Legibility = Likeability

The Tuscaloosa News staff has an eye for design…

When writing works well:

The fonts used on this page are similar, with the main variation being heaviness of type (the main headline is boldest). The most important headline is sans serif, so it is distinguishable from the nameplate and highlights the heirarchy of the news. The other headlines are all done with serifs, but the font is similar to the sans serif font, so it isn’t distracting. The tracking is perfect, and I have no trouble reading the words. I also enjoy the typographical symmetry of the left and right. The INSIDE stories stand out well in all caps, using those extra stories to draw in more readers. The red words at the top of the page are a little big, especially since the color makes these words stand out already, but I like that the red in the headline is pulled from the red of the player’s jersey. The main headline needs to be bigger, something more like a 48 point font, but the type family works well, I think. It’s simple. And this is the only paper that used typography with a natural flow, decreasing down the page.

But these papers missed the bull’s-eye…

For fool-proof font flubs:

I don’t know who let this print. Letters are overlapping other letters all across the page (even in the nameplate)! The kerning has clearly been altered too much, sacrificing legibility. Also, I think the swimming headline is a good size, but it looks strange because every other headline on the page appears to be the exact same size. All fonts are serifed (is this a word?), which creates a dull look and only makes the problem with kerning worse. They are also all bold. If the news staff wanted to use that font so badly, they should have used various forms, like condensed, (though they have enough of that going on), italic, bold, light, etc. The subhead is also too small for my taste. Being the only one, it needs to shine on the page, not fade into the woodwork. If you want a paper to crash and burn, use typography like this.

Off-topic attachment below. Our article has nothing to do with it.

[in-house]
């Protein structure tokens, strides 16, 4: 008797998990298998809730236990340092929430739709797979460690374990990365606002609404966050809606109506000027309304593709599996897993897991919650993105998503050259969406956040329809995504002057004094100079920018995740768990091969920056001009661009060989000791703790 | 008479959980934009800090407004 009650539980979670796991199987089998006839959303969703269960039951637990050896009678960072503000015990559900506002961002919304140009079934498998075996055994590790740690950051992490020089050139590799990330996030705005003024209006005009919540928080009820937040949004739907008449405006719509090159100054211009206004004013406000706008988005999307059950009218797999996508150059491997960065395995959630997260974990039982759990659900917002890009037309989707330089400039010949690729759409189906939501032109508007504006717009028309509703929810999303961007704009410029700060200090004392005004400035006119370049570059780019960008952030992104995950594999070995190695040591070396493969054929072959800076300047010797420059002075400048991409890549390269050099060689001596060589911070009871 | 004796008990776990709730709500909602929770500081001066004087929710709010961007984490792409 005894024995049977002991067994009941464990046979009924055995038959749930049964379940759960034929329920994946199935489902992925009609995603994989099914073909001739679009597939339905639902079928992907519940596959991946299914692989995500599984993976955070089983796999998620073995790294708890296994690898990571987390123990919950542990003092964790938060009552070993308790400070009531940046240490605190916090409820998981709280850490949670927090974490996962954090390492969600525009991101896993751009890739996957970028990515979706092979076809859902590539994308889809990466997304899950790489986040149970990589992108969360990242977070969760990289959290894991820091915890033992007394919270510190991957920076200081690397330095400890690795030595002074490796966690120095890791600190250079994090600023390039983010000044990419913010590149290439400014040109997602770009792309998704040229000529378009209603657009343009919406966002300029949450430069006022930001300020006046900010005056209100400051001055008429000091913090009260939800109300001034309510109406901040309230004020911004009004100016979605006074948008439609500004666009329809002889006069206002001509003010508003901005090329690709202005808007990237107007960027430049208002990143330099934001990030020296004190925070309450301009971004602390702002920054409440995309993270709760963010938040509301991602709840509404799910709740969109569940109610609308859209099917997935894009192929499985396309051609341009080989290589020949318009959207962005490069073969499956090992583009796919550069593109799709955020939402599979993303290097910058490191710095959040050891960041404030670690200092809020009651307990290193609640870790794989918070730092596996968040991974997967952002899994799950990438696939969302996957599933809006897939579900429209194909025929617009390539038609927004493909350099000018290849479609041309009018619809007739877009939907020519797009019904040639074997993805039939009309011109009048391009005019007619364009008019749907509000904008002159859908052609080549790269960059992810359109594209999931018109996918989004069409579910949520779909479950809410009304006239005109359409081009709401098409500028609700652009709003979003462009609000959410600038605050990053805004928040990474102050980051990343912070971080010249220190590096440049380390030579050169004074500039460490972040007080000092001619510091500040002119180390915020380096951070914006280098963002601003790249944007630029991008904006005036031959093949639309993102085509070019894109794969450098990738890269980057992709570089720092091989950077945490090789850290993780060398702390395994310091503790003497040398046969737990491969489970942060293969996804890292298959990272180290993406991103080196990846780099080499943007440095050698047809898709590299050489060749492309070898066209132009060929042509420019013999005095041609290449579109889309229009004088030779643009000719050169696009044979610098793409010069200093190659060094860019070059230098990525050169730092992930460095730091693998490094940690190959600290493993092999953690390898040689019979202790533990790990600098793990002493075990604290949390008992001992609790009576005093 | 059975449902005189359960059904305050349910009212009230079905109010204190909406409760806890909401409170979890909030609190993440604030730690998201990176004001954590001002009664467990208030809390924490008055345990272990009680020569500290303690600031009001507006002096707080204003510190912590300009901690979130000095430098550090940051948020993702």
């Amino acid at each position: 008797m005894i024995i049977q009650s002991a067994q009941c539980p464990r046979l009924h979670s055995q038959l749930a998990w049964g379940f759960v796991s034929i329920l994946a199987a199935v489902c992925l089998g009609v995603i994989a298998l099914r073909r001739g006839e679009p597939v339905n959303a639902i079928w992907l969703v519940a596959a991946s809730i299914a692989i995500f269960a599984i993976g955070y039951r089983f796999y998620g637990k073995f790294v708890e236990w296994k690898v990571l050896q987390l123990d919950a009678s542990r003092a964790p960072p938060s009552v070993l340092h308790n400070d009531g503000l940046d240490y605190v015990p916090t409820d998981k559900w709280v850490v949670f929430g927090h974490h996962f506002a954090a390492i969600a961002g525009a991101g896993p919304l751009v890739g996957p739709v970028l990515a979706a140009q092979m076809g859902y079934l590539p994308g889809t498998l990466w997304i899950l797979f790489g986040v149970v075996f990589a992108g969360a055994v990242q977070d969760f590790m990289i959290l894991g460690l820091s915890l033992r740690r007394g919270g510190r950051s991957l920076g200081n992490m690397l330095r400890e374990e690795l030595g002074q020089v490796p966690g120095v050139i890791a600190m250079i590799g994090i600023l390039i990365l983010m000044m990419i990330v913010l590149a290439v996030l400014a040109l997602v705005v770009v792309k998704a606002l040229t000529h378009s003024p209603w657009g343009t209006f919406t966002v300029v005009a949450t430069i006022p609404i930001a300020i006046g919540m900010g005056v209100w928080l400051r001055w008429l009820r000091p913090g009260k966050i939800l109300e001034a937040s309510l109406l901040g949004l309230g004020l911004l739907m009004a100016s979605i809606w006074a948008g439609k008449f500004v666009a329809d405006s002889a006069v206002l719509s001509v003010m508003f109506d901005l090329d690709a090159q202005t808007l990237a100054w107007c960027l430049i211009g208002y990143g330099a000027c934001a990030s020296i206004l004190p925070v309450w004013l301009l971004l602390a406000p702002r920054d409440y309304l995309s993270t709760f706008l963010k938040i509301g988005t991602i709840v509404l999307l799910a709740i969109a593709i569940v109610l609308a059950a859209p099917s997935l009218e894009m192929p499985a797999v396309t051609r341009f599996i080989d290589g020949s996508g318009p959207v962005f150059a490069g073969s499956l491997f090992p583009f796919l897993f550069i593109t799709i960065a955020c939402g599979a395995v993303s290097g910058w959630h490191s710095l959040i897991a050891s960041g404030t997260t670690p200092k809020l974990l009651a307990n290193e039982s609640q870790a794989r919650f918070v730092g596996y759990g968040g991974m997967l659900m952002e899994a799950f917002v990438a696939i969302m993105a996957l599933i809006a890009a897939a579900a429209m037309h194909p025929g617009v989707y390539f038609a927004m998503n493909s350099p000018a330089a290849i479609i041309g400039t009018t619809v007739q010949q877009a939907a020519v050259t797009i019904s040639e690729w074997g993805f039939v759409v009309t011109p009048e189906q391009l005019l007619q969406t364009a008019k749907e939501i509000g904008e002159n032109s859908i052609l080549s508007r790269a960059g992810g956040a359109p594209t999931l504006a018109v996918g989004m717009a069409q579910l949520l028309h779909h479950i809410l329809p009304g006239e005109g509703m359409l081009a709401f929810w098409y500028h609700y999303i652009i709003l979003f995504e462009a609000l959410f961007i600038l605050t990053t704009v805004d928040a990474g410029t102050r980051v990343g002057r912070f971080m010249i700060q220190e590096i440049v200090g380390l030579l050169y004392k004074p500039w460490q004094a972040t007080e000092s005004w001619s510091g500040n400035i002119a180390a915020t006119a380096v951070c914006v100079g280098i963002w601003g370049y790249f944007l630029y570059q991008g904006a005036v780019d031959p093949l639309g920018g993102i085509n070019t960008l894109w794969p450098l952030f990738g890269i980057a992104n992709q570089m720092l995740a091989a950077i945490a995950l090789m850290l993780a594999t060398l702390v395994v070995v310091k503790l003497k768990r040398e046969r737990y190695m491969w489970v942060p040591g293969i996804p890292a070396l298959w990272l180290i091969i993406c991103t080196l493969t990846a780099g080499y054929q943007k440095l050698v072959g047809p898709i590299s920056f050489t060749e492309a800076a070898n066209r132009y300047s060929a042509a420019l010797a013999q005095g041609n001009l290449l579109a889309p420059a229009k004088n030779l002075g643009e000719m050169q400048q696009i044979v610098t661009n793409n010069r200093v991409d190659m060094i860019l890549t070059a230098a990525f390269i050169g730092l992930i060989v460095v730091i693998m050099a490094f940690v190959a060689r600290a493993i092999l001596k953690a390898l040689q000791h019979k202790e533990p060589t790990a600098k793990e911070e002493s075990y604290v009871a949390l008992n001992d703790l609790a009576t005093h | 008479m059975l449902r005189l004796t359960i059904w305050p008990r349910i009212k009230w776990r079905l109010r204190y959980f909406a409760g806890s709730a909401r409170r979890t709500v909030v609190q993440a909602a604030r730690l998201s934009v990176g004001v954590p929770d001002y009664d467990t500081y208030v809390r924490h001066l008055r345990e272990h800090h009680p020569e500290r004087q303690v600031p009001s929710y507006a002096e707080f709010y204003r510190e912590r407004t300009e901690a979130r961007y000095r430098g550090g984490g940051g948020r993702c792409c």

Testament to terrible typography:

The typography here may not be as bad as that of the Rockdale Citizen, but it’s worth mentioning in the same category. The headline about Beshear looks ridiculous with that much leading. The white space is just awkward while reading. As we saw with the others, this paper hasn’t chosen headline sizes well. I assume the main story is the board discussing nutrition, but honestly, do I know? No, because every story has a similarly sized headline. Where is the heirarchy? And where is the variety? Every headline is in that same sans serif font. Sure, it’s legible, but if the headlines can’t interest me, I’m not going to read them. The caption also might have been better in an italic font, not bold, like everything else on the page. Or maybe not in the same size font as the stories. It is too similar to the font on the rest of the page. I like captions to assert themselves as such — same with headlines. While on the topic of obnoxious fonts, I also dislike the nameplate. From far away, I wouldn’t be able to read the name with all those fancy, curling letters. If I were walking down the street in a hurry, I would buy the most quickly recognizable paper (not this one).